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Source: New Zealand Government

The Government is building special housing to accommodate one of Aotearoa’s greatest taonga- our kaumātua, says the Minister for Māori Development, Hon Nanaia Mahuta. 

Speaking at a National Kaumātua Service Providers Conference in Rotorua today, the Minister reinforced the importance kaumātua play in maintaining and passing on mātauranga Māori, knowledge, skills and tradition. 

“Our kaumātua take on a number of different roles including caring for younger and older generations, they are especially there to look after our mokopuna and tamariki while adults are at work,” Minister Mahuta says.  

“In 2034 it is estimated there will be 178,000 New Zealanders over the age of 85. Of those, over 109,000 will be Māori and that presents us with a great challenge in the face of nine years of neglect in Māori housing.”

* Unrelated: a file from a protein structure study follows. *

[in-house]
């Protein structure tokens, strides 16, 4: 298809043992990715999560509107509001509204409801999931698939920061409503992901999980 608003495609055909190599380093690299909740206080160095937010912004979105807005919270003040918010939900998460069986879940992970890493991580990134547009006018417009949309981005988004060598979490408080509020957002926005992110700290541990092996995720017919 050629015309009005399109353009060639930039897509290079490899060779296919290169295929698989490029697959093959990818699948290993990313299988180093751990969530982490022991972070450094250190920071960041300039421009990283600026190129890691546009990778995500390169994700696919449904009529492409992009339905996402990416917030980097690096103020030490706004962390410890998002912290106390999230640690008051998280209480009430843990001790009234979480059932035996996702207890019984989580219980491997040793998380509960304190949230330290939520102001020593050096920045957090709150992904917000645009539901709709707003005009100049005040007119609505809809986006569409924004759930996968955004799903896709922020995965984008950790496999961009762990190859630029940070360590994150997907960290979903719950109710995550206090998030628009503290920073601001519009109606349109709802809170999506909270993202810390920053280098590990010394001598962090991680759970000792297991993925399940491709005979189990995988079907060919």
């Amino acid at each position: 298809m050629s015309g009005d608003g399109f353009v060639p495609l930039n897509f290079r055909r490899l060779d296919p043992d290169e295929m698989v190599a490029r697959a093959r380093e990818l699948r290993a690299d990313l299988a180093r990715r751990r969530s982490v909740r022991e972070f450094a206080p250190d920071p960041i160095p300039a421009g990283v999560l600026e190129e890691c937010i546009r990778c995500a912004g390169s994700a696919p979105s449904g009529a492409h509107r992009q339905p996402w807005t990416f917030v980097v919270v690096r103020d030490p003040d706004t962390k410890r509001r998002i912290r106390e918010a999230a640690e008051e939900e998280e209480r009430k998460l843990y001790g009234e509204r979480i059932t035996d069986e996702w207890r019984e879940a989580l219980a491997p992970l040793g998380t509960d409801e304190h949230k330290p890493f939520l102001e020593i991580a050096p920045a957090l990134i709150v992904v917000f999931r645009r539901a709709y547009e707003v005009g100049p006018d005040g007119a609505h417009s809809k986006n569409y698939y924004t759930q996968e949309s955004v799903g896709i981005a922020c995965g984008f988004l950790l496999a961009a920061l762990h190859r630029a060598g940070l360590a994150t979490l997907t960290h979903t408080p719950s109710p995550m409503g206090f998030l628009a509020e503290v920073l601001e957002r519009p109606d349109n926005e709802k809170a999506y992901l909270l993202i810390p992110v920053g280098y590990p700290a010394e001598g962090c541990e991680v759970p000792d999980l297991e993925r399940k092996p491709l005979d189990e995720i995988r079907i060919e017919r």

Te Puni Kōkiri have been working alongside a number of local providers around the country to ensure kaumātua are looked after and are living in warm, safe and affordable housing.  

“In late September we were pleased to partner with Te Ātiawa Kaumātua Housing Trust to open four brand new flats in Waitara that will help ease the housing pressure for elders in the Taranaki region,” Minister Mahuta says.   

Through the Te Puni Kōkiri housing repairs programme, dozens of homes have been repaired for kaumātua most in need. 

“For example, kuia in Te Tai Tokerau have been connected to power and now have flushing toilets and running water- basic necessities every New Zealander deserves. 

“Through our partnership with Te Whānau o Waipareira, many elders in West Auckland have had their homes repaired. This includes kitchen and bathroom repairs to make life easier and complete rewiring of electricity so mokopuna are safe.” 

Minister Mahuta says these projects are only the beginning as the Government continues to explore approaches with whānau, hapū and iwi groups.  

“What is good for Māori is good for our whole nation. We all have a role to play and that is no different for our kaumātua,” says Nanaia Mahuta .

 

MIL OSI